Why your CV is so Important
How many ads do you remember every day? When you’re job-hunting you are the ad. Your CV is the first chance you've got to advertise yourself and secure an interview. Make sure you stand out. Don't forget, first impressions last!
1. Identify the requirements of the employer.
Generic CV’s are a definite no. Although it may be time consuming you must tailor your CV to each individual employer’s requirements. Identify the main selling points and the key competencies that the employer is looking for. It is a good idea to begin with a short personal profile detailing who you are, what career path you are interested in and why somebody should read on. This should be adapted for each position applied for. If you can grab the reader’s attention here they are likely to read on. Make sure your CV is consistent all the way through and mention relevant skills and work experience that matches the recruiters’ needs.
2. Decide on a CV Format
There are several formats to use:
>> Skills Based CV
>> Chronological CV
Most employers prefer short concise CV’s as a general rule. Your CV should be no more than two pages long. Think quality, not quantity. On average, readers absorb 60% of the first page, 40% of the second. Always include the most relevant information on the first page of your CV. It is up to you to decide the relative importance of the facts of your life and give the most important ones more space. If a piece of work experience is critically relevant to your application, give it twice as much space as other, less important jobs. Make the most of spaces on your CV. You do not want your CV to look cluttered or hard to read but avoid gaps. Choose a quality A4 paper and take time to lay it out carefully. To ensure that your CV looks good avoid long paragraphs of unbroken text. Break it up with line spaces or bullet points. Keep sentences short and concise. Avoid using words such as “and”, “the”, “we” and “I”, as they tend to dilute the message you are trying to get across. Choose a font style that's neat and a point size that's not too small. Highlight section headings or important text: Using bold and larger point sizes are better than too much underlining.
4. Content Depending on your skill set and the job you are applying for, the content of your CV will vary but there are some key details that do need to be included:
- Personal Details - Name, Date of Birth, Contact Details, Nationality
- Education and Qualifications - Degree, A-levels and GCSE’s (Subjects and results)
- Professional Experience: Think about what the employer is looking for and match up your experience with the requirement necessary for the job you are applying for. Always list you most recent work experience first. Include position held, company, dates of employment and a brief description of your role and responsibilities. It is important that all work experience listed is relevant. Be prepared to be questioned on your experience so have examples ready of where you took on extra responsibility or where you achieved targets that you were set.
- Achievements: When asked what your greatest achievement to date is, just remember that the last thing that an employer wants to hear is “my degree”. Guess what? Everyone applying for the job has a degree so make sure you have an example that makes you stand out from the other candidates. The employer is trying to work out what motivates you and what you consider success to be so always bear in mind their requirements. Try to list examples that are fairly recent.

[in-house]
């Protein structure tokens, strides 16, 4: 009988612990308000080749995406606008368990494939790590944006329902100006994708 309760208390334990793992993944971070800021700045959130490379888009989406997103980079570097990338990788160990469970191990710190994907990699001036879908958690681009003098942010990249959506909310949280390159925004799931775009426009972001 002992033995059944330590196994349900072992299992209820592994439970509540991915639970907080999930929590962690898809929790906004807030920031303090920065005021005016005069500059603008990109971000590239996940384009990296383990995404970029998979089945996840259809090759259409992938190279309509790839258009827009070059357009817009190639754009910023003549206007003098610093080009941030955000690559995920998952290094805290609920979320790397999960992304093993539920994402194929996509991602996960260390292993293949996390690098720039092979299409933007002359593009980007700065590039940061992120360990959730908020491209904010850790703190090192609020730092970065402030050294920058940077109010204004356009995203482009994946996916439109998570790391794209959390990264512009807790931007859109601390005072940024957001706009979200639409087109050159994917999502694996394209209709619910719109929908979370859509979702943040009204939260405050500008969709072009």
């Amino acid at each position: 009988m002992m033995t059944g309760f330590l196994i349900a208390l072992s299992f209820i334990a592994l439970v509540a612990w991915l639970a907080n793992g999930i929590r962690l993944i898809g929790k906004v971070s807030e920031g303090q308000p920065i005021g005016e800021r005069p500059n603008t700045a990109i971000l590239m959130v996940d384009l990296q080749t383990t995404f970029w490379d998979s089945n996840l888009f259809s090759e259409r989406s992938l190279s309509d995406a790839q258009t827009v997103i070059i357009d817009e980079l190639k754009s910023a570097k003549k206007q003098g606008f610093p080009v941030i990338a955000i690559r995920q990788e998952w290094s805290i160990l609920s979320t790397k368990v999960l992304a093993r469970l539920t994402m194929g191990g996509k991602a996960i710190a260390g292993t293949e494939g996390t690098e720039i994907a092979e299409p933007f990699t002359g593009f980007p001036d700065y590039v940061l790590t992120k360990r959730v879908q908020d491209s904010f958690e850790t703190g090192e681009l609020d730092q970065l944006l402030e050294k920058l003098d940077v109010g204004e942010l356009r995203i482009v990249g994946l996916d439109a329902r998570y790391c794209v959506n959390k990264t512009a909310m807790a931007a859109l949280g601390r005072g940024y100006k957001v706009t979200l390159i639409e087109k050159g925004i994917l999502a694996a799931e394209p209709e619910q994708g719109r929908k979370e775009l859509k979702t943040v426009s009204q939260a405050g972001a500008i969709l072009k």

- Hobbies and Interests: Only include relevant and appropriate information in this section. When talking about hobbies and interests try to demonstrate skills and personality traits that will be suitable for the role you are interested in. For example if you are involved in team sports, showed leadership, competitiveness, reliability etc. Any information should have a purpose and make you stand out from the other applicants. You may be asked to go into more detail if you get to interview stage so once again don’t exaggerate or you could be backed into a corner.
- Additional Information and Skills: Driving license details, additional qualifications, languages and IT skills.
You do not need to include references on your CV unless the application instructions tell you to. You can simple state that “References are available on request". Employers will ask for references if and when they are needed.
Whatever you do ….
- Don’t make false or exaggerated claims. You are likely to be backed into a corner and found out.
- Don’t list work experience in the wrong order. Always put your most recent position first.
- Don't include your required salary. You will either underestimate yourself or overestimate. Either way it will not do you any favours. Negotiate this after you've got the job!
- Don’t provide personal or irrelevant information or enclose a picture. Don’t make spelling mistakes. Poor preparation will undermine your credibility and will put doubts into the employers’ mind about your attention to detail.
- Don’t complicate things. Keep it simple – poor formatting will look unprofessional and if it is too busy you are likely to put the reader off!
Check, Check and Check Again
When you have finished your CV print off a copy and read over it again. Remember this is the format in which it will be read by potential employers. It is a good idea to experiment with lots of styles to see which best enhance your skills and experience.
If possible get somebody else to read through your CV to check for spelling and grammatical errors. Sometimes a fresh pair of eyes can pick something up you missed. They might also spot irrelevant information.
Always take a copy of your CV to any interviews you attend. It is useful to print a copy out for yourself and make additional notes on it to prepare for any unexpected questions the interviewer may be interested to ask from information included on you CV.